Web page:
U.S. Senators Elizabeth Warren and Kirsten Gillibrand are among the names leading the list of likely Democratic presidential candidates in 2020. Ms. Warren, who represents Massachusetts, is a bred-in-the-bone liberal. Ms. Gillibrand, a former congresswoman from upstate New York, has progressively moved left with her rising ambitions since she filled the Senate seat vacated by Hillary Clinton in 2008.
Both sitting senators, who are up for re-election this fall, have now joined what until recently had been a fringe movement on the U.S. left calling for the abolition of Immigration and Customs Enforcement, the agency that applies immigration laws and carries out deportation orders. What triggered Ms. Warren’s decision to jump on the “Abolish ICE” bandwagon was the order by U.S. President Donald Trump’s administration (since rescinded) to separate illegal border-crossers held in detention from their children, sparking worldwide outrage.
“The President’s deeply immoral actions have made it obvious we need to rebuild our immigration system from top to bottom, starting by replacing ICE with something that reflects our morality and that works,” Ms. Warren told a rally in Boston last month.
ICE was set up within the Homeland Security Department in the wake of the 2001 terrorist attacks. The legislation enabling its creation, the Homeland Security Act, passed the Senate by a 90-to-9 vote in 2002. As the tally showed, moderate Democrats overwhelmingly supported it.
While ICE’s responsibilities are entrenched in law, how it carries out its obligations is largely dictated by the executive branch. Former president Barack Obama directed ICE to focus on deporting illegal immigrants who had been convicted of a serious crime, leading to a record number of expulsions during his time in office. Mr. Trump may have taken a mean-spirited, zero-tolerance approach toward illegal immigration, but no one can blame ICE for an order made by the President, and in a recent poll, only one in four said they would get rid of the agency.
Yet Abolish ICE has been one of the focal points of Democratic primary races aimed at choosing candidates for the fall midterm elections. Just as the Tea Party emerged during the Obama era to knock off establishment Republicans – helping create the gridlock in Congress that ensued – break-everything Democrats now threaten their party’s establishment en route to 2020.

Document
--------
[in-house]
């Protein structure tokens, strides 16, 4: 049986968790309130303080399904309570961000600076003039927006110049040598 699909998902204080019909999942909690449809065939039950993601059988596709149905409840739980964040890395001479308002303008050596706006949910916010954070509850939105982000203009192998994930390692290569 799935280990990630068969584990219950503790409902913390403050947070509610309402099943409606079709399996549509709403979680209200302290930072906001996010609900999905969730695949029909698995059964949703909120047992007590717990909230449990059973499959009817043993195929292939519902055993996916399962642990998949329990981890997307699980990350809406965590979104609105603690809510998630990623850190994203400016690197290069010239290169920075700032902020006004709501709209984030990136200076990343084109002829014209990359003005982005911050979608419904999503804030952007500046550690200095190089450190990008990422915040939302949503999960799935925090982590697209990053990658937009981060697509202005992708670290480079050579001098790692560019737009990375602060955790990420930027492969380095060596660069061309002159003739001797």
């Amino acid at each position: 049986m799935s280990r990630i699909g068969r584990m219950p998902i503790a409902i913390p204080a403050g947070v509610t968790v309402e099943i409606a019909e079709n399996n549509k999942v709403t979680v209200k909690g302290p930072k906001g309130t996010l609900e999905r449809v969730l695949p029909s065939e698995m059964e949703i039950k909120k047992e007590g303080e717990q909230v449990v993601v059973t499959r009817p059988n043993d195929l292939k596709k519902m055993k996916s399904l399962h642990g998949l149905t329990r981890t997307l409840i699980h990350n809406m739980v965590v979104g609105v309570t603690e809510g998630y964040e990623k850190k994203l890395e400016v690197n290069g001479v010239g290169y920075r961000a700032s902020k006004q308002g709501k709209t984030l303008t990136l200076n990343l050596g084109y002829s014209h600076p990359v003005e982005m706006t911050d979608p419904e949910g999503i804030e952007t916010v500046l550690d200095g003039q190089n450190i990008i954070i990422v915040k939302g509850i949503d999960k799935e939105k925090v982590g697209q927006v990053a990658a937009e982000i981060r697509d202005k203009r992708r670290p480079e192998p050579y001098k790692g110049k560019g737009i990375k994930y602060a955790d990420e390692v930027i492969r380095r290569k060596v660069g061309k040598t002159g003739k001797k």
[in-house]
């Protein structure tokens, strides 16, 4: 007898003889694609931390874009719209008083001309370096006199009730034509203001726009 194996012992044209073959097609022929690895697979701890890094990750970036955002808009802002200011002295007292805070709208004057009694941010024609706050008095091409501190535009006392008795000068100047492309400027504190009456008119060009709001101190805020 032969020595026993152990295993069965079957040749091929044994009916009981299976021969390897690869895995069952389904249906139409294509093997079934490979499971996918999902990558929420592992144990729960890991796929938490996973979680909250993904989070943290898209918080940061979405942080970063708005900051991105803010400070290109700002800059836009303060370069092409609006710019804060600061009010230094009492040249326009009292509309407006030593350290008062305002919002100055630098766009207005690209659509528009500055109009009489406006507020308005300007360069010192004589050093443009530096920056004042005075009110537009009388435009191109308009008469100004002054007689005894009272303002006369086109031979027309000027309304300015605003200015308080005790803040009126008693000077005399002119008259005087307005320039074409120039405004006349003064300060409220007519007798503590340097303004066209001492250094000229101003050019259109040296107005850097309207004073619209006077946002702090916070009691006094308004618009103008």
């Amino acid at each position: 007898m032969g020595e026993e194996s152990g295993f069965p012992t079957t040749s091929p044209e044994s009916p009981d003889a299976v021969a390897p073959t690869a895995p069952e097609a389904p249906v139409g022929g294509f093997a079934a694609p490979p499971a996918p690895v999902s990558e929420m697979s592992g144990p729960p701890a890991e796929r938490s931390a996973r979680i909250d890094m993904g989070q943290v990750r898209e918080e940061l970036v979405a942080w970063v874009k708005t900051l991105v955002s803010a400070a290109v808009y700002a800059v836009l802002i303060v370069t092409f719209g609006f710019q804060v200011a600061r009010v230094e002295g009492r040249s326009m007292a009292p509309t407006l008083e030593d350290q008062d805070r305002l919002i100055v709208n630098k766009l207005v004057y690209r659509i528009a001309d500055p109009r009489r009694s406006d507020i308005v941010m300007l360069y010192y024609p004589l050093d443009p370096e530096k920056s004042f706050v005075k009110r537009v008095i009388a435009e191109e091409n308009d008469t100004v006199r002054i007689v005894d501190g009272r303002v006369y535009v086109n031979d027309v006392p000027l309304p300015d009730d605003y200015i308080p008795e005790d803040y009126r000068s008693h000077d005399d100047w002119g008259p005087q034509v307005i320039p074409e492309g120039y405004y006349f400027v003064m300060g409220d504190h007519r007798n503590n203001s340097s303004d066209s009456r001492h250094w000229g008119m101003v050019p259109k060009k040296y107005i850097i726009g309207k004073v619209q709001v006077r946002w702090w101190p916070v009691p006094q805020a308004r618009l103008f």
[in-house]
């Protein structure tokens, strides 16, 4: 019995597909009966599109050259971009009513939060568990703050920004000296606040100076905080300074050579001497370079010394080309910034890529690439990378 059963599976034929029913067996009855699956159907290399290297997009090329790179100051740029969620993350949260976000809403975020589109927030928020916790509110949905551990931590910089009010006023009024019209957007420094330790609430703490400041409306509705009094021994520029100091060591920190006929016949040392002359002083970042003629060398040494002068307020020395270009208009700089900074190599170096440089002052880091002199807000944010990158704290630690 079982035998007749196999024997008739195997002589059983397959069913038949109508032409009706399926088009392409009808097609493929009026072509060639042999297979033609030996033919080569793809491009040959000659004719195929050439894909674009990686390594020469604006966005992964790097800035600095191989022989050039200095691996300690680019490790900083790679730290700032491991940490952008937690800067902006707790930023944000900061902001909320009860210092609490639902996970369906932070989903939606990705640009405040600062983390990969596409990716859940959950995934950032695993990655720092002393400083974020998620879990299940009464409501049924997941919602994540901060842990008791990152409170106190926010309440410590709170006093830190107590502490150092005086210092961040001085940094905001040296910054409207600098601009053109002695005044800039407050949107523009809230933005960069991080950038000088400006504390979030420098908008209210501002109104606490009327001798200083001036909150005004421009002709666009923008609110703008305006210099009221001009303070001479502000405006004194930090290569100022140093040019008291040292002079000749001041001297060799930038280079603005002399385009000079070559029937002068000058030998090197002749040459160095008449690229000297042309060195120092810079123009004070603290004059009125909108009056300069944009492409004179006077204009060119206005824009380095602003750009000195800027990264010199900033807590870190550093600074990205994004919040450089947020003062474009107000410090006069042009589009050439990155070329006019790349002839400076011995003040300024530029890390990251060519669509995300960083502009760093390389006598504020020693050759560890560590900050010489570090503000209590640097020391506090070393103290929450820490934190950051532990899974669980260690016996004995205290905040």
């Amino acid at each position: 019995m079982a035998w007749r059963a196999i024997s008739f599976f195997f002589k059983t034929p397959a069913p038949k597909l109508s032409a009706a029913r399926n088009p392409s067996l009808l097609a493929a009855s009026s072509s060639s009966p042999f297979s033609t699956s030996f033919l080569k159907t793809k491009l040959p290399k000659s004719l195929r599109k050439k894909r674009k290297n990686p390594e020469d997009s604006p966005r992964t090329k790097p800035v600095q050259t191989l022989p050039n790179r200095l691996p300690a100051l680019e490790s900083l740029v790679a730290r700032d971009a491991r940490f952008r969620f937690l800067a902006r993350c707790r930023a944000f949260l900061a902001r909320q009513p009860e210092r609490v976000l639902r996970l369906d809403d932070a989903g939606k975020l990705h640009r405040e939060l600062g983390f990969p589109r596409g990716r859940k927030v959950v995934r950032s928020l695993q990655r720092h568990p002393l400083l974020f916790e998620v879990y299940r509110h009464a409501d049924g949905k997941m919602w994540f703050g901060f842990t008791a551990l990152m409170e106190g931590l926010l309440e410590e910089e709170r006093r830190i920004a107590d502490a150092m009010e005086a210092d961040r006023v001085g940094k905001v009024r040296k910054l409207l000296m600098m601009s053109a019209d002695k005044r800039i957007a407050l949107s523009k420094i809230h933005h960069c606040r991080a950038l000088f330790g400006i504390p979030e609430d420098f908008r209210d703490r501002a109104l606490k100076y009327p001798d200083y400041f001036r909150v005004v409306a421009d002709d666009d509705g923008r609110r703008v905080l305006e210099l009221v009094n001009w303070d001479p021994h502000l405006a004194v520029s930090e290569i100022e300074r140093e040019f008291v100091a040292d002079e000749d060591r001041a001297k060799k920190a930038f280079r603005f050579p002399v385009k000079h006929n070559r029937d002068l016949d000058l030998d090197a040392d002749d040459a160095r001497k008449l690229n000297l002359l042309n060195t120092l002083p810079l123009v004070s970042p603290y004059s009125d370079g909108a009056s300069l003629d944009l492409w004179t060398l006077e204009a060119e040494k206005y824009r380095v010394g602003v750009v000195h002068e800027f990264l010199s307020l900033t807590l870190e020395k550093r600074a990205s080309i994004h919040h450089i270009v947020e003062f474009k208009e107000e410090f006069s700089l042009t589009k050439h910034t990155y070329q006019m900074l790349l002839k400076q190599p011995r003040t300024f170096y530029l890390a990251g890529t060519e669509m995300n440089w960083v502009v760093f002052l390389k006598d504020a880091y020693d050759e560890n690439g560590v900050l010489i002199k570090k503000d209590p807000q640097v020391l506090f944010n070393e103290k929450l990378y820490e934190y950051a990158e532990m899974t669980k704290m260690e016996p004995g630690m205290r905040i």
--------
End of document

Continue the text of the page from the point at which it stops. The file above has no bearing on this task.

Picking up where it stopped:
Last month’s Democratic primary victory by Alexandria Ocasio-Cortez in New York’s 14th District, encompassing parts of Queens and the Bronx, over establishment incumbent Joseph Crowley has given heartburn to moderate Democrats in swing districts who fear the noisy exuberance of the Abolish ICE activists will see their party snatch defeat from the jaws of victory in November.
It’s easy for solidly blue-state and blue-district Democrats such as Ms. Warren, Ms. Gillibrand and Ms. Ocasio-Cortez to hew left to mobilize young and minority voters because their November midterm elections are already in the bag. But for Democrats in the districts and states the party needs to take from Republicans to take control of Congress, the “Abolish ICE,” “Medicare for All," “Free-Tuition” rallying cries of hard-left liberal Democrats risks scaring away average voters and diverting attention from the real issue at hand: strengthening Congress’s hand against Mr. Trump.
“I do think we are in a crisis of late stage capitalism, where people are working 60, 80 hours a week and they can’t feed their families,” Ms. Ocasio-Cortez, a member of the Democratic Socialists of America, told The New Yorker’s David Remnick in explaining her primary win. “There is a lot that is economically dystopic in this country. So that’s why people are open to change.”
If Ms. Ocasio-Cortez wants to know what economic dystopia really looks like, she should visit Venezuela or Nicaragua, whose leaders claim to espouse the same socialist ideals as her.
Americans, by and large, do not feel they are witnessing capitalism’s last gasps, especially not with the unemployment rate at 4 per cent over all and at record lows of 4.8 per cent and 6.6 per cent among Hispanics and African-Americans, respectively.
The half of Americans who don’t already get their health insurance from the government, either through federal Medicare for seniors or state Medicaid programs for the poor, mostly cringe at the thought of a Medicare-for-all program that would deprive them of private choices. Most prefer the employer-provided health insurance or Obamacare subsidies they receive now to a public system. Countless attempts at health-care reform have shown that to be true.
What’s most astonishing about candidates such as Ms. Ocasio-Cortez is that the target of their ire is not Mr. Trump. In fact, Ms. Ocasio-Cortez and her ilk largely support Mr. Trump’s protectionist trade measures and isolationist foreign policies. As with him, they, too, are anti-globalists.
And the Democratic civil war they have started is their gift to the President.